Gravel in the disgestive tract of axolotls.

umbjork1 at cc.UManitoba.CA umbjork1 at cc.UManitoba.CA
Wed Dec 2 13:29:56 EST 1998

We recently completed an x-ray series of five animals during limb 
regeneration. As a serendiptous side discovery we noted that the animals 
are regularly taking in gravel. We estimate these adults have about 10 
grams of rock of various sizes (3 mm to 1 cm) at any one time. These rocks 
are moving through the digestive system throughout the x-rays series. We 
began monitoring the animals excretions and discovered the gravel is passed 
regularly in the normal waste. 

We are wondering if this represents a pathogenic concern or do wild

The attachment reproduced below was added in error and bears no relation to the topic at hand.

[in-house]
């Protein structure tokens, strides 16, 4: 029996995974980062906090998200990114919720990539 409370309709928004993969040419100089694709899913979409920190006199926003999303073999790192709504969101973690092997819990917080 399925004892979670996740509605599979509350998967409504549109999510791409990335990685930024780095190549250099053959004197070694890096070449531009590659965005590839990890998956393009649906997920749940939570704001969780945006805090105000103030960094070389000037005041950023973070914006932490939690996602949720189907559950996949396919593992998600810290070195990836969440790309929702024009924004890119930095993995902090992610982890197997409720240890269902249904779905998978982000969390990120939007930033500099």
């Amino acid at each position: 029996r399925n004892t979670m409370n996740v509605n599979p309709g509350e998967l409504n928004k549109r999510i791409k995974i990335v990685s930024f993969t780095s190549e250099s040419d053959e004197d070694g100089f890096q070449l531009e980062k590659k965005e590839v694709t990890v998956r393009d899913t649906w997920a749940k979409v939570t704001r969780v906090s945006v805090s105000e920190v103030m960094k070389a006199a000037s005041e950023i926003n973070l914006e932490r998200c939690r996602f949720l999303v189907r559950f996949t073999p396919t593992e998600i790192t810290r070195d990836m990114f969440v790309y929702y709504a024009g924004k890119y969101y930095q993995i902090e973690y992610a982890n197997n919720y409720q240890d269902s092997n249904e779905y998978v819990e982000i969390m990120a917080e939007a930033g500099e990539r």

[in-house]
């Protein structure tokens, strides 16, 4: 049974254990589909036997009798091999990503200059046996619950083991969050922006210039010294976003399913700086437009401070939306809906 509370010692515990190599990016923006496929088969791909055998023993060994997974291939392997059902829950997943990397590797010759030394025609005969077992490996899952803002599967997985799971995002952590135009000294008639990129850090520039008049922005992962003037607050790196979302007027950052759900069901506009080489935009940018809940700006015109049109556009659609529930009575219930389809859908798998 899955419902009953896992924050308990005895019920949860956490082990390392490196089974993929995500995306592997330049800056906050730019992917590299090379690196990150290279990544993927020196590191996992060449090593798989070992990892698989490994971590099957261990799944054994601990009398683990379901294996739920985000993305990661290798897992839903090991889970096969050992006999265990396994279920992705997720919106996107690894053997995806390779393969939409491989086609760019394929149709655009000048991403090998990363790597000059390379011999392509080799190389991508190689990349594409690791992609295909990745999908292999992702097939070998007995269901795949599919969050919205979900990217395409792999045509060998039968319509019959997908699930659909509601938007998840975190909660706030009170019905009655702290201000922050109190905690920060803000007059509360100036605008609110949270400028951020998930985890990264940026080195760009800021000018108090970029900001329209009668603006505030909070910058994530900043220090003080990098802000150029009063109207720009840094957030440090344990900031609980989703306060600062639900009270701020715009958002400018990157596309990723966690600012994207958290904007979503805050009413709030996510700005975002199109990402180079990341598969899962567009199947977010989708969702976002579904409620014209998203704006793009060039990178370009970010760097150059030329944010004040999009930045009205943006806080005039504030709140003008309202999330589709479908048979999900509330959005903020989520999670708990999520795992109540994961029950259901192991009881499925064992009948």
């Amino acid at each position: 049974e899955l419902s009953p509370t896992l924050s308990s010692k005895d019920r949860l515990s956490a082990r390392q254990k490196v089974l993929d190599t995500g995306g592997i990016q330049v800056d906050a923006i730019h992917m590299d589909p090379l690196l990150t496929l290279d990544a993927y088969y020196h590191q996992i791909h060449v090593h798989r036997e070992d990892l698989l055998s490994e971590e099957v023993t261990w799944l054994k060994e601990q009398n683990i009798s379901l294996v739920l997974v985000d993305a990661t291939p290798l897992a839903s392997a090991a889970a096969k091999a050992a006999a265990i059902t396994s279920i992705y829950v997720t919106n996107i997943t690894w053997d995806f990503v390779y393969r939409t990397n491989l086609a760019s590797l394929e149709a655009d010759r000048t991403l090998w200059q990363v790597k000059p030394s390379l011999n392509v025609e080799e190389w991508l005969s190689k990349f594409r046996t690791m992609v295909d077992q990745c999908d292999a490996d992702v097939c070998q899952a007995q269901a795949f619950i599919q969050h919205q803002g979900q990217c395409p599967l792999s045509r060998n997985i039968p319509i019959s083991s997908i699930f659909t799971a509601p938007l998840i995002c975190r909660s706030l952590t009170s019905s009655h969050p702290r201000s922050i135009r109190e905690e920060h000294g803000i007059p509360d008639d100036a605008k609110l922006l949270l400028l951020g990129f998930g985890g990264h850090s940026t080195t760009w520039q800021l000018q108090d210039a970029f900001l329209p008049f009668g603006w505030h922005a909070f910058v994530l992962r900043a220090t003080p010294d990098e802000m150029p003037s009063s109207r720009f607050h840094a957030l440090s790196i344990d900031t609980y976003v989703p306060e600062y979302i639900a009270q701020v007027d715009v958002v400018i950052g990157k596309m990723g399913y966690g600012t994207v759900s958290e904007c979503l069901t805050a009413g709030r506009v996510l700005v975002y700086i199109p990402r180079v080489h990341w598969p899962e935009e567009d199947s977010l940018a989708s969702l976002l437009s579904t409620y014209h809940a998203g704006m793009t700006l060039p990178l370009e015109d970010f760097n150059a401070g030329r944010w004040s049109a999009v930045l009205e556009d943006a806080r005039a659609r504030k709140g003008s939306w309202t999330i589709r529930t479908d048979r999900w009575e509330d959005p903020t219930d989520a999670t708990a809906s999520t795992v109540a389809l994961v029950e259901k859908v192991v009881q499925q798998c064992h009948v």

salamanders take in gravel normally? If they are taking gravel on purpose, 
are the animals using the gravel as ballast? Are they using the gravel the 
way a bird's gizzard works? Is the intake of gravel in our animals an 
effect of the artifical environment we keep them in? (We use and under 
gravel filtration system.) Our animals seem to be in perfect health, 
spawn naturally and frequently, and our larvae grow rapidly.

Any comments appreciated.

Natalie K Bjorklund
University of Manitoba's Colony

More information about the Urodeles mailing list

Send comments to us at biosci-help [At] net.bio.net